I interviewed Professor Timothy Kelsey, Ph. D. from Pennsylvania State University. He is a professor of Agricultural Economics and is the State Program Leader for Economic and Community Development. He earned his Ph. D in Agricultural Economics from Michigan State University in 1989. He conducts research on a variety of economic development issues in Pennsylvania, including economic impacts of Marcellus Shale development, and local government. The interview will be presented in question and answer form. Professor Kelsey’s responses are paraphrased.
Q: Do you think Pennsylvania should adopt a severance tax?
A: I cannot provide an answer to this question because it would require me to take a policy position.
Q: What tactics are other states using to hold drilling companies accountable for indirect costs of fracking that would be helpful for Pennsylvania?
A: Other states have severance taxes and use those dollars to ensure there is money to restore drilling sites if there are future issues. Dollars from severance tax collections are also used to help focus infrastructure development and help with public costs of development.
Q: What should people living near fracking sites do to minimize damages and other potential costs?
A: There is a range of things that can be done. For people who are leasing their land, it is important to specify in the lease agreement they want environmental protection. Environmental protection is not guaranteed unless the leaser requests it in the lease agreement. Leasers can also limit surface access to drillers; the leasers can allow horizontal drilling to occur, but they can deny companies surface access, which has a bigger impact on day-to-day use of the land. I highly recommend that leasers have their water tested before drilling starts. State law says if degradation is found, the drilling company is responsible for paying the cost of damage. This law only applies if there is a pretest to show what the condition of the water was before drilling started. The pretest can then be compared to a test of the water after drilling occurred, which would provide evidence to prove the contamination came from fracking activity.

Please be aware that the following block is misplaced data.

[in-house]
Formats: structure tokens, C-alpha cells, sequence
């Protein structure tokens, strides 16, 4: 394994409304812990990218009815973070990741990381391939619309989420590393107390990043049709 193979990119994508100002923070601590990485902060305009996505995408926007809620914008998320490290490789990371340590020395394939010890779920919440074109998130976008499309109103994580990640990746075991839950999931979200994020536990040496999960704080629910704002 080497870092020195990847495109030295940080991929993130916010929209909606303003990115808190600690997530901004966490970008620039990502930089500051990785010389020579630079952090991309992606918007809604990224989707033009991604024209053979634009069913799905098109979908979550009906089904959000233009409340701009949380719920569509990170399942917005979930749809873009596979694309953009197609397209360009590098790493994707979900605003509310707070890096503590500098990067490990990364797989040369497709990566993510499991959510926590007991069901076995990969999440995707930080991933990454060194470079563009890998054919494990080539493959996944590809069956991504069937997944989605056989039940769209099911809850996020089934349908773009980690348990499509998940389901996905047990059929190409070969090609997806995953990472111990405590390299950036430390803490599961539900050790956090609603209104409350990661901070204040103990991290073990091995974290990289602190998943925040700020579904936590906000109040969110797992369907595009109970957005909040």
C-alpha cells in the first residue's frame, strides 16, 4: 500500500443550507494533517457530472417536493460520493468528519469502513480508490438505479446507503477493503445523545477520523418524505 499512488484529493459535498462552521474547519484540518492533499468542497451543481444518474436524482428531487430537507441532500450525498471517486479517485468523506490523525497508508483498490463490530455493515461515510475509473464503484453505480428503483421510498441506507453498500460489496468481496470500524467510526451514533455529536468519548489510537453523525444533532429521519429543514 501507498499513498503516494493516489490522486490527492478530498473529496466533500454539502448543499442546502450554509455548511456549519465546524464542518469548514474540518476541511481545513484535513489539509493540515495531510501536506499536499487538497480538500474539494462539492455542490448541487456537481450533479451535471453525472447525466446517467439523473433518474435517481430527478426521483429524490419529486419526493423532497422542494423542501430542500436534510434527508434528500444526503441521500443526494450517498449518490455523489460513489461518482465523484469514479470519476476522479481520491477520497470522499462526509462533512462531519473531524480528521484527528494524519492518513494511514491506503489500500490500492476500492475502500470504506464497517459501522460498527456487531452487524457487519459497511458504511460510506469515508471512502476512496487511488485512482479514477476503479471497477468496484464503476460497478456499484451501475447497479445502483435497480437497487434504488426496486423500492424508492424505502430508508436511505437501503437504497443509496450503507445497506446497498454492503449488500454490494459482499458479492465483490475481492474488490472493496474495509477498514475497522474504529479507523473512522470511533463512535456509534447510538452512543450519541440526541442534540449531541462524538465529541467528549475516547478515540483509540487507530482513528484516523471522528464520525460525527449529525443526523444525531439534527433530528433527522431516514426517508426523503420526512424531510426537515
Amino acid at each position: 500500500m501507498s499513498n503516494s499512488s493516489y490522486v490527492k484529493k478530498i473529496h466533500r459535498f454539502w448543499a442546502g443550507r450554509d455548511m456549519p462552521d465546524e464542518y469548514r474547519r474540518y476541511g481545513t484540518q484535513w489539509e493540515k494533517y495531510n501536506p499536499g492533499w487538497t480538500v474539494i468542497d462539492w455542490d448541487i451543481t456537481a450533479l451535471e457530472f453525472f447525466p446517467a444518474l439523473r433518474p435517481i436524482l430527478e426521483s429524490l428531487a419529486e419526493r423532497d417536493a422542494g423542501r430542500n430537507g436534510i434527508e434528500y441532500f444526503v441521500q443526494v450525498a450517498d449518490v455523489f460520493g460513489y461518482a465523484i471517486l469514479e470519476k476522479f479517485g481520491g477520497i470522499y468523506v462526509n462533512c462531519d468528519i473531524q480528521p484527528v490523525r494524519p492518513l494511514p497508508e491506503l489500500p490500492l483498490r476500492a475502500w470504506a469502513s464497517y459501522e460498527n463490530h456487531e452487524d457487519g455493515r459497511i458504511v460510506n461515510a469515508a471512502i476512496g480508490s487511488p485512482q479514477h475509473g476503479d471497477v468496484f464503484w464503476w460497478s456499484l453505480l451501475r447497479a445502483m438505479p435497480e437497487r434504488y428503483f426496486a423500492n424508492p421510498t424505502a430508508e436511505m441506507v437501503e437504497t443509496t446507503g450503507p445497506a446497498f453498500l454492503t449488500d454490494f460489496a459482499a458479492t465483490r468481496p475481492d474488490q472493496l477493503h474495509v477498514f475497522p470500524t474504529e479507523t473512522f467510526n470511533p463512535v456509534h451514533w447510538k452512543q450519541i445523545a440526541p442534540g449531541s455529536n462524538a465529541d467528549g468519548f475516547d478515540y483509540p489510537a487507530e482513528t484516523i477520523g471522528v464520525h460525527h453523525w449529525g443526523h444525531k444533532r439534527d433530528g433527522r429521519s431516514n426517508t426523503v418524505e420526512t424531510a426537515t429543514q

Q: Are current bonding requirements sufficient and if not, what needs to be done to hold drilling companies responsible?
A: Many local officials would say bond rates, specifically for roads, are way too low. These bonds are at least 10 to 15 years old and have not kept up with inflation or the increased cost ofrepairing roads. There is a need for increasing bond limits. But, I have heard from local officials that many municipalities are not bothering to bond roads anymore because it creates challenges for other users, such as dairy farms and lumber trucks, even if they are only running one truck. Instead of bonding requirements, local governments have started creating formal or informal road use agreements with the drilling companies. The agreement states that if a company creates damage, the company will have to repair and maintain the roads at its own expense. Government officials said this technique has been working very well. In many cases officials say roads are in better shape now than they were before drilling activity started because the companies are building higher quality roads before they start using them. Municipalities with drilling have found a successful way to minimize road damage, so they are currently not as concerned with bonds.
Q: Overall, is fracking economically beneficial for states?
A: It depends on who is being considered. There are a lot of dollars to be made with Marcellus development. Royalty revenues could be millions, so in the case of people receiving royalty payments, fracking would be hugely beneficial. A lot of small businesses have experienced increased activity from fracking. On the other hand, there are real concerns with property values close to support sites. There are also questions about the tourism industry and how the presence of the fracking activity may deter tourists. One negative impact from development activity is that rent prices are tripling or quadrupling, a factor that may repel drilling companies. I have heard that drilling has created problems with low-income residents. In general, fracking is good for some, but creates challenges for others.